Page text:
Israel indicts two Iran TV journalists for reporting on Gaza ground invasion
14-Jan-2009 (3 comments)

Israeli authorities on Tuesday indicted two journalists working for an Iranian television station on charges they passed classified information to the enemy. The indictment says the two Palestinian journalists reported the beginning of Israel's ground incursion into Gaza on Jan. 3 while the information was still subject to military censorship. Tuesday's indictment says they knew their broadcast for Iran's Arabic-language Al-Alam TV could endanger Israeli soldiers by giving Hamas militants forewarning of the operation. The charges could carry lengthy jail terms.

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Point taken

by Aziz (not verified) on

No offense implied.
I was referring to, or rather taking exception to, the word "Kangaroo" - that is all.


First, roohash shad...

by Ostaad on

I am not sure how one is related to the other. No doubt the regime in Iran is a record holder for violating human rights, press freedom, civil rights of its citizens, etc. But the fact is the Iranian government has NEVER claimed it upholds any of these rights, and no one believes their occasional speeches about such rights in reaction to criticism aimed at them to force them to free their prisoners, not to torture them or refrain from arbitrarily arresting people for trumped up reasons. On the other hand, Israel officially maintains it's a "democratic" country and it honors human rights.  Therefore these arrests are not justified. Lastly, any journalist with minimum professional integrity must not comply with censorship rules set by IDF or anyone else. These journalists were doing their duties as journalists to the best of their ability and they need protection from state. That's my point.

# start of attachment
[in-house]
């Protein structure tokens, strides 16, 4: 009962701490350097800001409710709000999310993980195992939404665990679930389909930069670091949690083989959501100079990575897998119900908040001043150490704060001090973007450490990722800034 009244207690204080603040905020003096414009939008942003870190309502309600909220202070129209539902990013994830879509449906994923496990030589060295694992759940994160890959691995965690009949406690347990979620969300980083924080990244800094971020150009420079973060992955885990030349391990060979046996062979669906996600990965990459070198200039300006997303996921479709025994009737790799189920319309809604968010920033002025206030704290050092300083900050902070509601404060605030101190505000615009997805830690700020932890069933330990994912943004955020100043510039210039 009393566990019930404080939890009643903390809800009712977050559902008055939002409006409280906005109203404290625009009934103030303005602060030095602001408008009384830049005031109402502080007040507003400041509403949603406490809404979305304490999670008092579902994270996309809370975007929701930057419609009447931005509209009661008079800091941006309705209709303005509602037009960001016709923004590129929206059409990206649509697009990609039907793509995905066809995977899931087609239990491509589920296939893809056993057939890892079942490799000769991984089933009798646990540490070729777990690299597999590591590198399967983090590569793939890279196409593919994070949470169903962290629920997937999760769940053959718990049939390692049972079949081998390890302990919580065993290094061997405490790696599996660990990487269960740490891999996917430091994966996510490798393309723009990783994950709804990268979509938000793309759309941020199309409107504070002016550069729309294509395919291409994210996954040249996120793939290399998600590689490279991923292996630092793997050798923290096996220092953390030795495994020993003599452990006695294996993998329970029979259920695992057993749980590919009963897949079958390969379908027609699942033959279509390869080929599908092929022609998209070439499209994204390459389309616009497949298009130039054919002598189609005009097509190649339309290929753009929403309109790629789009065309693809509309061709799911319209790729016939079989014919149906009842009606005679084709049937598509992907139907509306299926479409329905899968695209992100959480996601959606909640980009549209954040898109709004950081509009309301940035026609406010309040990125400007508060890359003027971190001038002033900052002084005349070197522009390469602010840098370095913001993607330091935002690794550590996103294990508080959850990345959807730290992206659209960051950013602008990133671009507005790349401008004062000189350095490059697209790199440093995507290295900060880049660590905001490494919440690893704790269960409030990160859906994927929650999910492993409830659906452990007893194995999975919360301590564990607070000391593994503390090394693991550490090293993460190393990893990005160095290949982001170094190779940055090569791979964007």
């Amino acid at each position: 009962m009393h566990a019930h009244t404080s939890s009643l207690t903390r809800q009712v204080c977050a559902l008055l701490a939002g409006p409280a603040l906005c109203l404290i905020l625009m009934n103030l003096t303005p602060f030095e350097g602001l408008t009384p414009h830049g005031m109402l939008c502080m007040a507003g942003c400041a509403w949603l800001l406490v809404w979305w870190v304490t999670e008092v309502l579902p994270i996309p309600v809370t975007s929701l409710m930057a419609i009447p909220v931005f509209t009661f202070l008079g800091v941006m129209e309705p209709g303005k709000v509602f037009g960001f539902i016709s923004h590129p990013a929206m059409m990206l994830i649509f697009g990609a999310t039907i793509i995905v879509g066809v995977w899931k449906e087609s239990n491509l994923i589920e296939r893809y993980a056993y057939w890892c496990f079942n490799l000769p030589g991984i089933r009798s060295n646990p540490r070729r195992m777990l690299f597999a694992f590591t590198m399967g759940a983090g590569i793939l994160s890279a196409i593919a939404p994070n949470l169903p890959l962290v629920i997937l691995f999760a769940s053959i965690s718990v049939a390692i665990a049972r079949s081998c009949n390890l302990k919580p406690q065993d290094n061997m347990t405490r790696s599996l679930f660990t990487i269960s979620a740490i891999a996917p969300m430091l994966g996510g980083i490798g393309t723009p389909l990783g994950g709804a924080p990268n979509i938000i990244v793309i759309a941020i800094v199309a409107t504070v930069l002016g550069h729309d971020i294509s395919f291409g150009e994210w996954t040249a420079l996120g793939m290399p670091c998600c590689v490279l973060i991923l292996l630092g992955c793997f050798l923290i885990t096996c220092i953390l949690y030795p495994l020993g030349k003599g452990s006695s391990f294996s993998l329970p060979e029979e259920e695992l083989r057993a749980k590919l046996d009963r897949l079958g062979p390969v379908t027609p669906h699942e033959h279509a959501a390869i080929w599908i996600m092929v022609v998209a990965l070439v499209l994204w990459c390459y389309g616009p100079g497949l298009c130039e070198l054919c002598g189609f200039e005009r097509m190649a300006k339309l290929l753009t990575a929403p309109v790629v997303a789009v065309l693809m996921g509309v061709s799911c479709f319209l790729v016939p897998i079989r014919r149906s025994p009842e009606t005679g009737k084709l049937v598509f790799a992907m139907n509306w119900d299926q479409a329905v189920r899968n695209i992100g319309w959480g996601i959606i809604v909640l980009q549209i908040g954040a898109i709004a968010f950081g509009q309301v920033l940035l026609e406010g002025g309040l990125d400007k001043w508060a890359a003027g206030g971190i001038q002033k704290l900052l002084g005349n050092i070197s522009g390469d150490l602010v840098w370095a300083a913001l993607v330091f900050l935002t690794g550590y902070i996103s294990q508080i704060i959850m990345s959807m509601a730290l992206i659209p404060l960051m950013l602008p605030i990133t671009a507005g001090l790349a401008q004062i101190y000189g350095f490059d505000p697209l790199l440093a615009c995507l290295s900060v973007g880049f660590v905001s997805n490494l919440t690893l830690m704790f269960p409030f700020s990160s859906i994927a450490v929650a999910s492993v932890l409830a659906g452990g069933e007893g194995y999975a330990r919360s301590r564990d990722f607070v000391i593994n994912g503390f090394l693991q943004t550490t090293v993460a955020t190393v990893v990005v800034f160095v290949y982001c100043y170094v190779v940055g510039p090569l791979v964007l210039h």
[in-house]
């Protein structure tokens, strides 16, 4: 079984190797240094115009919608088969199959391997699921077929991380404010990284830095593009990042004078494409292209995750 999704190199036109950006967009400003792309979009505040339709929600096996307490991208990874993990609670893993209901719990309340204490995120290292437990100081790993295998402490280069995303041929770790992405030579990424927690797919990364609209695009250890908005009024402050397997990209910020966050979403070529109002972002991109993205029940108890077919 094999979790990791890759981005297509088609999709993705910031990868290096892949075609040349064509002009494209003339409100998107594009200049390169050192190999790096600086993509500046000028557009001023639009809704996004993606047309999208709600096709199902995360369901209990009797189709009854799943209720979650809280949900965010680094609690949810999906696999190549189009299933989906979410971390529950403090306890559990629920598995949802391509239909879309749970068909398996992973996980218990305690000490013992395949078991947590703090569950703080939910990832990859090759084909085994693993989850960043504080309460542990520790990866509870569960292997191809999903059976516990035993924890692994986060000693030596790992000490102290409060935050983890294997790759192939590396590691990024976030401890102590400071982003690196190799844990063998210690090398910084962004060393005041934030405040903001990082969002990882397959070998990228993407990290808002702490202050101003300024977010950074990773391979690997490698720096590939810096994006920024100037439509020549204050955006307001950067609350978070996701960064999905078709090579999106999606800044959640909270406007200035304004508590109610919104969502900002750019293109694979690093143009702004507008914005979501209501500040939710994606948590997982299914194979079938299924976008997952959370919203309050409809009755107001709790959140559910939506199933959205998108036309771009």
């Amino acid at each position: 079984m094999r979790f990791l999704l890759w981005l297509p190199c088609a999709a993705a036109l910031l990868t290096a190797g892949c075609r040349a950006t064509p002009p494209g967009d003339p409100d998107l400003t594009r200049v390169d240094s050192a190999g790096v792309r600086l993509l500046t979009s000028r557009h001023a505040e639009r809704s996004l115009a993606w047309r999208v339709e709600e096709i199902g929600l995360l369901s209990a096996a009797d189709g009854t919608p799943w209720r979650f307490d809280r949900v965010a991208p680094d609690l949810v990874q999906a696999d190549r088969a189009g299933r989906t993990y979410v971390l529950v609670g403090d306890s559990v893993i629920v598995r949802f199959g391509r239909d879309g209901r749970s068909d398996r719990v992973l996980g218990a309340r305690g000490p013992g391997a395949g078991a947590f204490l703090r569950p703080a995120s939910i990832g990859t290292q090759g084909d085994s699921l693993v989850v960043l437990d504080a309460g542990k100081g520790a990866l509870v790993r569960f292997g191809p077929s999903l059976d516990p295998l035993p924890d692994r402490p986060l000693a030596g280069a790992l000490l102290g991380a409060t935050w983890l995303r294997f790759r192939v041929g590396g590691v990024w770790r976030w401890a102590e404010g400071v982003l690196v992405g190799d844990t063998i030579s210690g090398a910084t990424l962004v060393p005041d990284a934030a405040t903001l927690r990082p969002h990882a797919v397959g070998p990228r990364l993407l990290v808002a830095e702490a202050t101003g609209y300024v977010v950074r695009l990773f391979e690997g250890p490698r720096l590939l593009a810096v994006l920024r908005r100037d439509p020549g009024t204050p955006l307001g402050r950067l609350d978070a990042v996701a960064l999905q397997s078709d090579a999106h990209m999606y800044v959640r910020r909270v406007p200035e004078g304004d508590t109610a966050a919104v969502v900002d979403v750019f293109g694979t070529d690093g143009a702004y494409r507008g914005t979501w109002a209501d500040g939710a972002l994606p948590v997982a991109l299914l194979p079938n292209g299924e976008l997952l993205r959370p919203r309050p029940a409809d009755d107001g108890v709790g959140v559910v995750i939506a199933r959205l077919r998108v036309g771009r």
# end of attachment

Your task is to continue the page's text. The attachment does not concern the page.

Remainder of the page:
Ostaad: make sure your milk dont dry up

by Aziz (not verified) on

Zahra Kazemi
On July 11, 2003, nineteen days after she was arrested, Kazemi died in Iranian custody in Baghiyyatollah al-Azam Military Hospital. Two days later, Iran's official IRNA news agency reported that Kazemi had suffered a stroke while she was being interrogated and died in hospital.[1] This account changed to one that Kazemi had died after falling and hitting her head.[6] On July 16, 2003, Iran's vice-president, Mohammad Ali Abtahi, conceded that Kazemi died as a result of being beaten.[1] Mohammad Ali Abtahi, the Vice President of Legal Affairs and Masoud Pezeshkian, the Minister of Health and Medical Education) admitted that she had died of a fractured skull as a result of being hit in the head. Abtahi claims that he was under a lot of pressure to take back the acknowledgement, but he resisted it.[